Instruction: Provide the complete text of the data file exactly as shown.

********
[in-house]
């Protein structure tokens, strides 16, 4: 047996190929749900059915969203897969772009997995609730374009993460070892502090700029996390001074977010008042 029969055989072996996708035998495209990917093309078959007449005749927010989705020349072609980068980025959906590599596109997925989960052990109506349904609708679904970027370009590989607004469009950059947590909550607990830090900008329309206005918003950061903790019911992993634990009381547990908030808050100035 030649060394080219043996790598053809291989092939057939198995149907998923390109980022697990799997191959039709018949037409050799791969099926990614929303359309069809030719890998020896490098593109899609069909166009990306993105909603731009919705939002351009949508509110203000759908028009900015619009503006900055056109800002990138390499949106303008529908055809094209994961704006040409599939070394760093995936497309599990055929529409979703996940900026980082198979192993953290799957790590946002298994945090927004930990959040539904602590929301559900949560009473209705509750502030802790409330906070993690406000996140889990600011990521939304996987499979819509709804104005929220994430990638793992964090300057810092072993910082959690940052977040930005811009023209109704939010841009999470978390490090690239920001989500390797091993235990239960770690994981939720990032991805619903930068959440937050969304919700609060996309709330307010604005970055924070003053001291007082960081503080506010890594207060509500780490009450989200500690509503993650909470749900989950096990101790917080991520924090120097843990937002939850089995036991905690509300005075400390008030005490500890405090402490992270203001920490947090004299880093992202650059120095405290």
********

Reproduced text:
[in-house]
């Protein structure tokens, strides 16, 4: 047996190929749900059915969203897969772009997995609730374009993460070892502090700029996390001074977010008042 029969055989072996996708035998495209990917093309078959007449005749927010989705020349072609980068980025959906590599596109997925989960052990109506349904609708679904970027370009590989607004469009950059947590909550607990830090900008329309206005918003950061903790019911992993634990009381547990908030808050100035 030649060394080219043996790598053809291989092939057939198995149907998923390109980022697990799997191959039709018949037409050799791969099926990614929303359309069809030719890998020896490098593109899609069909166009990306993105909603731009919705939002351009949508509110203000759908028009900015619009503006900055056109800002990138390499949106303008529908055809094209994961704006040409599939070394760093995936497309599990055929529409979703996940900026980082198979192993953290799957790590946002298994945090927004930990959040539904602590929301559900949560009473209705509750502030802790409330906070993690406000996140889990600011990521939304996987499979819509709804104005929220994430990638793992964090300057810092072993910082959690940052977040930005811009023209109704939010841009999470978390490090690239920001989500390797091993235990239960770690994981939720990032991805619903930068959440937050969304919700609060996309709330307010604005970055924070003053001291007082960081503080506010890594207060509500780490009450989200500690509503993650909470749900989950096990101790917080991520924090120097843990937002939850089995036991905690509300005075400390008030005490500890405090402490992270203001920490947090004299880093992202650059120095405290």